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MOTHER OF WILLIAM COWPER.
ANNE, daughter of Roger Donne, Esq., of Ludham Hall. in Norfolk, was married early in life to John Cowper, D.D., Rector of Great Berkhampstead, in Hertfordshire, and chaplain to George II.
Little is recorded of her, but that little is sufficient to shew the amiability of her character.Several of her children died in infancy. Two sons only, William and John, lived to experience the irreparable loss of a fond and judicious mother.She died in her thirty-fourth year, 1737, and was buried at St. Peter's, Berkhampstead; yet she continued to live in the memories of those who had shared so largely in her affections.
It is probable that this sad event served to deepen the gloom, if it did not actually produce the morbid melancholy, which threw a shadow over the spirit of the amiable and gifted poet. The affectionate child of six years old missed the nameless attentions of maternal love. His young but sensitive heart yearned for the gentle voice which was wont to soothe his early griefs, and the beaming smile which encouraged to some arduous task: but it was in the utter loneliness of a Public School, and
through the long years of weakness and disease which followed, that the extent of his loss was felt.
An extract from a letter written to Joseph Hill, Esq., on the death of that gentleman's mother, nearly fifty years after the loss of his own parent, will shew the feelings with which her memory was cherished.
“ You may remember,” he writes, “ with pleasure, while you live, a blessing vouchsafed to you so long;* and I, while I live, must regret a comfort of which I was deprived so early. I can truly say that not a week passes (perhaps I might with equal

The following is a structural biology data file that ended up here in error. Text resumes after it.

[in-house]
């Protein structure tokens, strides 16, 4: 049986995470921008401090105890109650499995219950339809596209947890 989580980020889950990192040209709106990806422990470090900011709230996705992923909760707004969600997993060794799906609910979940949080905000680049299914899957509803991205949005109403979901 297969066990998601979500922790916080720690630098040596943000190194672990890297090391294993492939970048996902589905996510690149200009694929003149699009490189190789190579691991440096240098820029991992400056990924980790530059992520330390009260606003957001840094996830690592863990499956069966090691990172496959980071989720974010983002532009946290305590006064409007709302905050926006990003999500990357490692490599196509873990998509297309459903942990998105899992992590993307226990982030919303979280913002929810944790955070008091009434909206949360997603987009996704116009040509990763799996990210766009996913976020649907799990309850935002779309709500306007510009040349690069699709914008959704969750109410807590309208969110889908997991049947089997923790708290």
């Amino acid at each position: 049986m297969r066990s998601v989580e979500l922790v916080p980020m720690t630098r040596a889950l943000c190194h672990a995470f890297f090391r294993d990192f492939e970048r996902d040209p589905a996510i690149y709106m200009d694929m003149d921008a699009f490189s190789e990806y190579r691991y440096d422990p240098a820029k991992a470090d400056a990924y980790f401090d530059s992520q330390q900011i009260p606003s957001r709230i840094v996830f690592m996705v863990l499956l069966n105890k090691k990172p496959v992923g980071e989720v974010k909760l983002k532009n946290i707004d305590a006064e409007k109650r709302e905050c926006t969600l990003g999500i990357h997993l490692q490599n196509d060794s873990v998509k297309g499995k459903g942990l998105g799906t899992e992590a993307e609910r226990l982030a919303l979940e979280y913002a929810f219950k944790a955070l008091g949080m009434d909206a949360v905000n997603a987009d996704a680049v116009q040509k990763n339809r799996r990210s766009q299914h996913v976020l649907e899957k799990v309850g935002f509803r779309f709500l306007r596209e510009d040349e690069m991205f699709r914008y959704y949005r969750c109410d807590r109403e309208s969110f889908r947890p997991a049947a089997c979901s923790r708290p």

I veracity say a day), in which I do not think of her; such was the impression her tenderness made upon me, though the opportunity she had for showing it was so short. But the ways of the Lord are equal ;—and when I reflect on the pangs she would have suffered, had she been a witness of all mine, I see more cause to rejoice than to mourn that she was hidden in the grave so soon.
The Rector, his father, discharged the trust which duty and affection imposed on him to the best of his ability, yet he had not sufficient discernment to discover that the delicate constitution, and still more susceptible mind, of his son, was unfitted to bear the strict discipline of a public school. There are too many ungenerous spirits, who, taking advantage of meek and timid tempers, tyrannize over them. This was the lot of William Cowper, whilst at Westminster school. He, who was afterwards looked up to with respect and love, by admiring
thousands was then, we are told, afraid to raise his eyes above the shoe-buckles of many of his blockhead companions.
That a mother should be taken from her offspring at a time when they stand in so much need of her care, is to us inscrutable, but to quote from one of Cowper's beautiful hymns
" God is his own interpreter,
And he will make it plain.”
Perhaps this trial was needful to fit the immortal poet for the great work for which he was designed.
When Mrs. Bodham (Cowper's cousin) presented him with a portrait of his mother, he said—“ I had rather possess that picture than the richest jewel in the British crown ; for I loved her with an affection that her death, fifty-two years since, has not in the least abated.”
The following beautiful lines are extracted from a poem he wrote on the above occasion :
"Oh ! that those lips had language ! life has passed
With me but roughly since I heard thee last !
Those lips are thine-thy own sweet smile I see
The same, that oft in childhood solaced me;
Voice only fails, else how distinct they say,
• Grieve not, my child, chase all thy fears away.'
The meek intelligence of those dear eyes
(Bless'd be the art that can immortalize !
The art that baffles Time's tyrannic claim
To quench it) here shines on me still the same,
Faithful remembrancer of one so dear.
Oh, welcome guest, though unexpected here,
Who bidd'st me honour with an artless song!